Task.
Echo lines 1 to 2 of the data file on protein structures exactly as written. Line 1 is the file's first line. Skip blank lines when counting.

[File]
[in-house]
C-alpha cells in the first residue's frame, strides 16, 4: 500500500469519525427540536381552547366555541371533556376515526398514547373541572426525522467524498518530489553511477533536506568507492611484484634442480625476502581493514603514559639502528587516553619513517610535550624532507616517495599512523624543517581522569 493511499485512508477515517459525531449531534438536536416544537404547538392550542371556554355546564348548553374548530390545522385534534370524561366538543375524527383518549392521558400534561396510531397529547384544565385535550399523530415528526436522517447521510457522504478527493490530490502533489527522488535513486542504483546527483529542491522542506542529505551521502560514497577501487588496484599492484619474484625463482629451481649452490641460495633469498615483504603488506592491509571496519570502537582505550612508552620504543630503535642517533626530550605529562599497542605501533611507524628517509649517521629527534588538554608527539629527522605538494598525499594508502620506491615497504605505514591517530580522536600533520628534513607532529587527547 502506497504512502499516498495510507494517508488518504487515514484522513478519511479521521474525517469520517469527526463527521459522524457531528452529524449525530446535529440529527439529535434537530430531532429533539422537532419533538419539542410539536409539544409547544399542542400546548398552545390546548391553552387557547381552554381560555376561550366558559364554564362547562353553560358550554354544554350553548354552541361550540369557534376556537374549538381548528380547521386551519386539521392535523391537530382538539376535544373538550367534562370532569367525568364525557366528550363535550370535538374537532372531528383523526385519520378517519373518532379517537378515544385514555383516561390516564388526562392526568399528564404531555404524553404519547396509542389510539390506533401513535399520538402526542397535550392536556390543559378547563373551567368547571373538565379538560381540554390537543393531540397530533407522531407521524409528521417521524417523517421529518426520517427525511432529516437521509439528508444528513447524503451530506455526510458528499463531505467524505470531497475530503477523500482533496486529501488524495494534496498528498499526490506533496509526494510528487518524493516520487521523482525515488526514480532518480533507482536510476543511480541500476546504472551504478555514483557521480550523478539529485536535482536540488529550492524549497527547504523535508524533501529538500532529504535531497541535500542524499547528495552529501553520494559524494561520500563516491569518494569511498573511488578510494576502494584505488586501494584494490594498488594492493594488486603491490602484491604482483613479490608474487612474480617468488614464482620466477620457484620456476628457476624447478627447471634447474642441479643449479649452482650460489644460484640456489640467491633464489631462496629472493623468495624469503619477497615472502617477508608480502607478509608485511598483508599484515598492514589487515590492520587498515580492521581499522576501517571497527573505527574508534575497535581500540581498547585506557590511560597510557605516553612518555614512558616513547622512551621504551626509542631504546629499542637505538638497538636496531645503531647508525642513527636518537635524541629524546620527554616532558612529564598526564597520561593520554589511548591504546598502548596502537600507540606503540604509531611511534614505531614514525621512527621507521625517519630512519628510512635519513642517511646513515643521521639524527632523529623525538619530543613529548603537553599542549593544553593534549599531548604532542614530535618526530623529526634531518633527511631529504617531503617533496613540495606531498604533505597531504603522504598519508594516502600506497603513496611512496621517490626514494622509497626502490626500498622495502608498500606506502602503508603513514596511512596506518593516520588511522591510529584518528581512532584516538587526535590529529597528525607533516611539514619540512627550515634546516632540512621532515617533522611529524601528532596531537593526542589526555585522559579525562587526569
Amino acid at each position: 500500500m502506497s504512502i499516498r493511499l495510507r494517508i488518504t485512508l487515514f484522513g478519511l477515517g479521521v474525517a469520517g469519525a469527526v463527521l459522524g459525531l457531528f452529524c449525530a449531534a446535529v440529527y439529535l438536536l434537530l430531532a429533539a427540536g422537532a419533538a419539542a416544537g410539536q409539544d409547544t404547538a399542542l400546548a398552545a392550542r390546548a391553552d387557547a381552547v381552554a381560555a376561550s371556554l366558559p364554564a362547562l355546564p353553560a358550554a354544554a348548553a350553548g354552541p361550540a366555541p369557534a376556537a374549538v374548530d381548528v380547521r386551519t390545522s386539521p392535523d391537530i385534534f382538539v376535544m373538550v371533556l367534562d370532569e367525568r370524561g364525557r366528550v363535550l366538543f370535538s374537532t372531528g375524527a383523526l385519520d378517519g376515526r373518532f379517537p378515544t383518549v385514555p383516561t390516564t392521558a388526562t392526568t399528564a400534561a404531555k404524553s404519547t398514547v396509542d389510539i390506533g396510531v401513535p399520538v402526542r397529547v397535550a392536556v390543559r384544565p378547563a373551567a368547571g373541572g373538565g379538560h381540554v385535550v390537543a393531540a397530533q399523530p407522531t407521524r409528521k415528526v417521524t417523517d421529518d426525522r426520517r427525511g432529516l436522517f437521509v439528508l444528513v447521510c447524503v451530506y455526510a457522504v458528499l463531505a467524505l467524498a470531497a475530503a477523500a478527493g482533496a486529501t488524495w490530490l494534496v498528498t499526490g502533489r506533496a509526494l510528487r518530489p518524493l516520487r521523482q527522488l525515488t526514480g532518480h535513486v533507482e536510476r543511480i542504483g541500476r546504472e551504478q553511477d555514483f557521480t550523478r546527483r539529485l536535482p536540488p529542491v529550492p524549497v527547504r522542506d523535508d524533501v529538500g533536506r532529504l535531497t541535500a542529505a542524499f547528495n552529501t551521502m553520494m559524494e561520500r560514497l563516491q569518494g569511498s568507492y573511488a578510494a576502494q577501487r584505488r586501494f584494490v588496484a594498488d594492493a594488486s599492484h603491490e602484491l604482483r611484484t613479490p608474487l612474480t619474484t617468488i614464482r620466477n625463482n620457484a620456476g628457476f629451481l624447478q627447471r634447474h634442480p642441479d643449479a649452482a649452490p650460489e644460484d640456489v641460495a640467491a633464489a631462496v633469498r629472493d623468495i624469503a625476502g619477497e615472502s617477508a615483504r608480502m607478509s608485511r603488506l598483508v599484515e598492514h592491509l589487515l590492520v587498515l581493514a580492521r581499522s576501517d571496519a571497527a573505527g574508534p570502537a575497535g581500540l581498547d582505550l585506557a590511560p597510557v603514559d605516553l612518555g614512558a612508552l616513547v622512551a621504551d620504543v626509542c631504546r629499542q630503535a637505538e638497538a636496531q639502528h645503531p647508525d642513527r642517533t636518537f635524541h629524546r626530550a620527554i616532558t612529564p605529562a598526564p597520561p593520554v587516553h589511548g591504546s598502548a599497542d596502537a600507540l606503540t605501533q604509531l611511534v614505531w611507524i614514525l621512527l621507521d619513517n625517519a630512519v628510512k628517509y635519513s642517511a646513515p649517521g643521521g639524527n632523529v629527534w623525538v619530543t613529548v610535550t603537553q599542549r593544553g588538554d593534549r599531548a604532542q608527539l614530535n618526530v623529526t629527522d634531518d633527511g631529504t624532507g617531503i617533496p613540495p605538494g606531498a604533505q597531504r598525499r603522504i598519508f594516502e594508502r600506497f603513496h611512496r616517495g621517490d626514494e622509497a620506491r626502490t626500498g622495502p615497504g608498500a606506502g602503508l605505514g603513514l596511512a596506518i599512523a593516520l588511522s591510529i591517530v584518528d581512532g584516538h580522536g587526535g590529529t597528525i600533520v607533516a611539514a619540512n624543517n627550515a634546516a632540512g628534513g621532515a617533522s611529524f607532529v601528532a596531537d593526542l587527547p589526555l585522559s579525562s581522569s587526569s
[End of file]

[in-house]
C-alpha cells in the first residue's frame, strides 16, 4: 500500500469519525427540536381552547366555541371533556376515526398514547373541572426525522467524498518530489553511477533536506568507492611484484634442480625476502581493514603514559639502528587516553619513517610535550624532507616517495599512523624543517581522569 493511499485512508477515517459525531449531534438536536416544537404547538392550542371556554355546564348548553374548530390545522385534534370524561366538543375524527383518549392521558400534561396510531397529547384544565385535550399523530415528526436522517447521510457522504478527493490530490502533489527522488535513486542504483546527483529542491522542506542529505551521502560514497577501487588496484599492484619474484625463482629451481649452490641460495633469498615483504603488506592491509571496519570502537582505550612508552620504543630503535642517533626530550605529562599497542605501533611507524628517509649517521629527534588538554608527539629527522605538494598525499594508502620506491615497504605505514591517530580522536600533520628534513607532529587527547 502506497504512502499516498495510507494517508488518504487515514484522513478519511479521521474525517469520517469527526463527521459522524457531528452529524449525530446535529440529527439529535434537530430531532429533539422537532419533538419539542410539536409539544409547544399542542400546548398552545390546548391553552387557547381552554381560555376561550366558559364554564362547562353553560358550554354544554350553548354552541361550540369557534376556537374549538381548528380547521386551519386539521392535523391537530382538539376535544373538550367534562370532569367525568364525557366528550363535550370535538374537532372531528383523526385519520378517519373518532379517537378515544385514555383516561390516564388526562392526568399528564404531555404524553404519547396509542389510539390506533401513535399520538402526542397535550392536556390543559378547563373551567368547571373538565379538560381540554390537543393531540397530533407522531407521524409528521417521524417523517421529518426520517427525511432529516437521509439528508444528513447524503451530506455526510458528499463531505467524505470531497475530503477523500482533496486529501488524495494534496498528498499526490506533496509526494510528487518524493516520487521523482525515488526514480532518480533507482536510476543511480541500476546504472551504478555514483557521480550523478539529485536535482536540488529550492524549497527547504523535508524533501529538500532529504535531497541535500542524499547528495552529501553520494559524494561520500563516491569518494569511498573511488578510494576502494584505488586501494584494490594498488594492493594488486603491490602484491604482483613479490608474487612474480617468488614464482620466477620457484620456476628457476624447478627447471634447474642441479643449479649452482650460489644460484640456489640467491633464489631462496629472493623468495624469503619477497615472502617477508608480502607478509608485511598483508599484515598492514589487515590492520587498515580492521581499522576501517571497527573505527574508534575497535581500540581498547585506557590511560597510557605516553612518555614512558616513547622512551621504551626509542631504546629499542637505538638497538636496531645503531647508525642513527636518537635524541629524546620527554616532558612529564598526564597520561593520554589511548591504546598502548596502537600507540606503540604509531611511534614505531614514525621512527621507521625517519630512519628510512635519513642517511646513515643521521639524527632523529623525538619530543613529548603537553599542549593544553593534549599531548604532542614530535618526530623529526634531518633527511631529504617531503617533496613540495606531498604533505597531504603522504598519508594516502600506497603513496611512496621517490626514494622509497626502490626500498622495502608498500606506502602503508603513514596511512596506518593516520588511522591510529584518528581512532584516538587526535590529529597528525607533516611539514619540512627550515634546516632540512621532515617533522611529524601528532596531537593526542589526555585522559579525562587526569